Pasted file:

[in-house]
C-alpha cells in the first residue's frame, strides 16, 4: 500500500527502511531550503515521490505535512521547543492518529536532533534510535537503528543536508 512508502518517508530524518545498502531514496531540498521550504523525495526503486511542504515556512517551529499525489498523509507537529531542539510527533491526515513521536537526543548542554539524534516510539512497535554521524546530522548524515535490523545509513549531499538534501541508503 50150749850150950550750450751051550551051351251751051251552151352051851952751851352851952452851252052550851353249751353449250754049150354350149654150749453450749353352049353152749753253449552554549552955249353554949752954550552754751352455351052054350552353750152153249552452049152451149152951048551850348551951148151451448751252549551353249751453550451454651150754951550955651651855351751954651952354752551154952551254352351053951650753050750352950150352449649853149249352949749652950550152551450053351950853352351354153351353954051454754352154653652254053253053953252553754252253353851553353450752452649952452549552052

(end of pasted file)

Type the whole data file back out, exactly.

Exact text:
[in-house]
C-alpha cells in the first residue's frame, strides 16, 4: 500500500527502511531550503515521490505535512521547543492518529536532533534510535537503528543536508 512508502518517508530524518545498502531514496531540498521550504523525495526503486511542504515556512517551529499525489498523509507537529531542539510527533491526515513521536537526543548542554539524534516510539512497535554521524546530522548524515535490523545509513549531499538534501541508503 50150749850150950550750450751051550551051351251751051251552151352051851952751851352851952452851252052550851353249751353449250754049150354350149654150749453450749353352049353152749753253449552554549552955249353554949752954550552754751352455351052054350552353750152153249552452049152451149152951048551850348551951148151451448751252549551353249751453550451454651150754951550955651651855351751954651952354752551154952551254352351053951650753050750352950150352449649853149249352949749652950550152551450053351950853352351354153351353954051454754352154653652254053253053953252553754252253353851553353450752452649952452549552052